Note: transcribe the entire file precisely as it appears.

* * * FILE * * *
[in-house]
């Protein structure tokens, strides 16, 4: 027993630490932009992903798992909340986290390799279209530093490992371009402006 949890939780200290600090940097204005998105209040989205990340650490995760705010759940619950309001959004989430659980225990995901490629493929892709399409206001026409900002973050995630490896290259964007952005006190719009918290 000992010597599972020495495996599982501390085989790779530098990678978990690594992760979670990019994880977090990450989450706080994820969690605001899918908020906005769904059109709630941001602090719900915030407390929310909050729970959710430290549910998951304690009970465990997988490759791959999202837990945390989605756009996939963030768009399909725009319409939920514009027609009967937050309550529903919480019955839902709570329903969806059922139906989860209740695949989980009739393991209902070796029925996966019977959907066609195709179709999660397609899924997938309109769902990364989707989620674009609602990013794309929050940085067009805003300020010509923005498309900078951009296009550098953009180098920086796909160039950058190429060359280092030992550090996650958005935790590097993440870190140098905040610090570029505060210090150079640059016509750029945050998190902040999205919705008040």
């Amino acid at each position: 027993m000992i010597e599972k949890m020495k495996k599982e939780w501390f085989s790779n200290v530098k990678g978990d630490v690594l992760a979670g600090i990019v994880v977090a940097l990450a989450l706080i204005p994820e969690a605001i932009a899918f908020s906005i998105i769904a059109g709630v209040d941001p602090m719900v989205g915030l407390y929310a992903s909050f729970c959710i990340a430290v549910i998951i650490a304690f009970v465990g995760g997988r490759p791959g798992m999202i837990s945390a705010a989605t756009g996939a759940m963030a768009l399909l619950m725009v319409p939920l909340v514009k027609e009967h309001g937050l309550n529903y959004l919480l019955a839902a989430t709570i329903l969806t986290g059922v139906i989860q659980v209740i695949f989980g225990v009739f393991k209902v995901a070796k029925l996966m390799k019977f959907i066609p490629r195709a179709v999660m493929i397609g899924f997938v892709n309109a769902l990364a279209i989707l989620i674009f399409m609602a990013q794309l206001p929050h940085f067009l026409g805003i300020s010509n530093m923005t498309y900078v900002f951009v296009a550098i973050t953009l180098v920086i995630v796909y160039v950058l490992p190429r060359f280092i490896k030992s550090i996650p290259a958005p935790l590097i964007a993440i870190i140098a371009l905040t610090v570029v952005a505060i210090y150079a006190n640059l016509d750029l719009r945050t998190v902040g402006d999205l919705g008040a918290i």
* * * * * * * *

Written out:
[in-house]
């Protein structure tokens, strides 16, 4: 027993630490932009992903798992909340986290390799279209530093490992371009402006 949890939780200290600090940097204005998105209040989205990340650490995760705010759940619950309001959004989430659980225990995901490629493929892709399409206001026409900002973050995630490896290259964007952005006190719009918290 000992010597599972020495495996599982501390085989790779530098990678978990690594992760979670990019994880977090990450989450706080994820969690605001899918908020906005769904059109709630941001602090719900915030407390929310909050729970959710430290549910998951304690009970465990997988490759791959999202837990945390989605756009996939963030768009399909725009319409939920514009027609009967937050309550529903919480019955839902709570329903969806059922139906989860209740695949989980009739393991209902070796029925996966019977959907066609195709179709999660397609899924997938309109769902990364989707989620674009609602990013794309929050940085067009805003300020010509923005498309900078951009296009550098953009180098920086796909160039950058190429060359280092030992550090996650958005935790590097993440870190140098905040610090570029505060210090150079640059016509750029945050998190902040999205919705008040």
């Amino acid at each position: 027993m000992i010597e599972k949890m020495k495996k599982e939780w501390f085989s790779n200290v530098k990678g978990d630490v690594l992760a979670g600090i990019v994880v977090a940097l990450a989450l706080i204005p994820e969690a605001i932009a899918f908020s906005i998105i769904a059109g709630v209040d941001p602090m719900v989205g915030l407390y929310a992903s909050f729970c959710i990340a430290v549910i998951i650490a304690f009970v465990g995760g997988r490759p791959g798992m999202i837990s945390a705010a989605t756009g996939a759940m963030a768009l399909l619950m725009v319409p939920l909340v514009k027609e009967h309001g937050l309550n529903y959004l919480l019955a839902a989430t709570i329903l969806t986290g059922v139906i989860q659980v209740i695949f989980g225990v009739f393991k209902v995901a070796k029925l996966m390799k019977f959907i066609p490629r195709a179709v999660m493929i397609g899924f997938v892709n309109a769902l990364a279209i989707l989620i674009f399409m609602a990013q794309l206001p929050h940085f067009l026409g805003i300020s010509n530093m923005t498309y900078v900002f951009v296009a550098i973050t953009l180098v920086i995630v796909y160039v950058l490992p190429r060359f280092i490896k030992s550090i996650p290259a958005p935790l590097i964007a993440i870190i140098a371009l905040t610090v570029v952005a505060i210090y150079a006190n640059l016509d750029l719009r945050t998190v902040g402006d999205l919705g008040a918290i």